By Amanda Litvinov
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The House is scheduled to vote Thursday on the Strengthening Career and Technical Education for the 21st Century Act (H.R. 2353), a bipartisan bill that updates career and technical education (CTE) programs for students across the country.
CTE programs, which offer career-aligned courses that range from culinary arts to HVAC repair to health care and pre-law, are celebrated for providing hands-on learning and a clear path to well-paying careers.
Missouri CTE educator Dave Hope says for some students, CTE classes make them feel connected to their education—and their future—in ways that other classes do not. That may explain why the average high school graduation rate for students in CTE programs is 93 percent, well above the national graduation rate of 80 percent.
Lawmakers from both sides of the aisle and at all levels of government have called for investing in career and technical education. But the budget supported by President Trump and Betsy DeVos cuts critical federal funding for CTE by 15 percent, which would deal a substantial blow to any effort to modernize and expand CTE programs.
Federal funding for CTE has already declined about 12 percent in recent years, making it difficult for some states to sustain high quality programs.
“The fact is that these programs aren’t cheap,” said Hope. “But if we’re serious about giving students skills that will help them walk into a job, they have to be trained on up-to-date equipment. We need to take them out in the field where they can see these skills in action.”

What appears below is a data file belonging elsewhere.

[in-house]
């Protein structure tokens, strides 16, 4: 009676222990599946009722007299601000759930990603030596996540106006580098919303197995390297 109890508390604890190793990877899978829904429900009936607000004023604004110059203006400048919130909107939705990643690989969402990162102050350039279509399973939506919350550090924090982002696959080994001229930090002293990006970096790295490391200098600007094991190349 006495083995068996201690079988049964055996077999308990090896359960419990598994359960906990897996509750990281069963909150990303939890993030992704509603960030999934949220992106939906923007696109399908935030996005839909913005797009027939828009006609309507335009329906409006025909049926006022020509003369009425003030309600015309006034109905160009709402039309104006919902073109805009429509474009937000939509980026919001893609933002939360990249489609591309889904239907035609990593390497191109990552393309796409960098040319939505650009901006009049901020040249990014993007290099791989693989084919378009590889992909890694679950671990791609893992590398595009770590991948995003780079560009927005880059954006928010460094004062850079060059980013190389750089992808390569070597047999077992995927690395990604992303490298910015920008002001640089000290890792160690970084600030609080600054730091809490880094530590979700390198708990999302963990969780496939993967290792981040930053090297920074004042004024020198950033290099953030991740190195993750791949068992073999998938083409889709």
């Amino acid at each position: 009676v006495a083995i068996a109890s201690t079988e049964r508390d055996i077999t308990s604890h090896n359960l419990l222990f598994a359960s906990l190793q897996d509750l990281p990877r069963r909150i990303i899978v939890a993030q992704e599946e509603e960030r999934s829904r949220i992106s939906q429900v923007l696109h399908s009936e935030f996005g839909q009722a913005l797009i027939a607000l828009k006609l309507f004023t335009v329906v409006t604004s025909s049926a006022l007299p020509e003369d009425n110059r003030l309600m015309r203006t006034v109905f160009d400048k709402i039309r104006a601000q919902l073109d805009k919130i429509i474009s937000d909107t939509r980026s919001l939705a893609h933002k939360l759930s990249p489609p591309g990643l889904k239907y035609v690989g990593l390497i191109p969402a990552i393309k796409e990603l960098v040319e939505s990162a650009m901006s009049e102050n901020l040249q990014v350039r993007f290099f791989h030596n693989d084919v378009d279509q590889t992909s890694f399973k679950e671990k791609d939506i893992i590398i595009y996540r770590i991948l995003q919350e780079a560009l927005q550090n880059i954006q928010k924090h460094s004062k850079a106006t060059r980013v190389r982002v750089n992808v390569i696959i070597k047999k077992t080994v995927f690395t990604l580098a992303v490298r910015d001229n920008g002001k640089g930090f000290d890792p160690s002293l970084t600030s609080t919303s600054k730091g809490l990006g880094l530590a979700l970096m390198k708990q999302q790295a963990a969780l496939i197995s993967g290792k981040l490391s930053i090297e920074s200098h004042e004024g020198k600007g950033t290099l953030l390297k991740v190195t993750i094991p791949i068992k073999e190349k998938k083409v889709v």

Hope, a former firefighter and paramedic, now runs a firefighting and emergency medical technician (EMT) academy at South Technical High School.
“[CTE] is closing learning gaps and filling holes in the workforce,” says Hope. “It’s ridiculous to even think of walking back that kind of progress.”
The House bill under consideration would, among other things, provide training to help educators reach special needs students and English language learners, and promote collaboration between educators and business leaders.
But if Congress is to expand access to high-quality CTE—for the benefit of more students nationwide and the economy—lawmakers must both pass the bill being considered in the House this week and reject the draconian education cuts proposed by the Trump administration in part to pay for private school vouchers.
You can help. Email your members of Congress and urge them to strengthen career and technical education.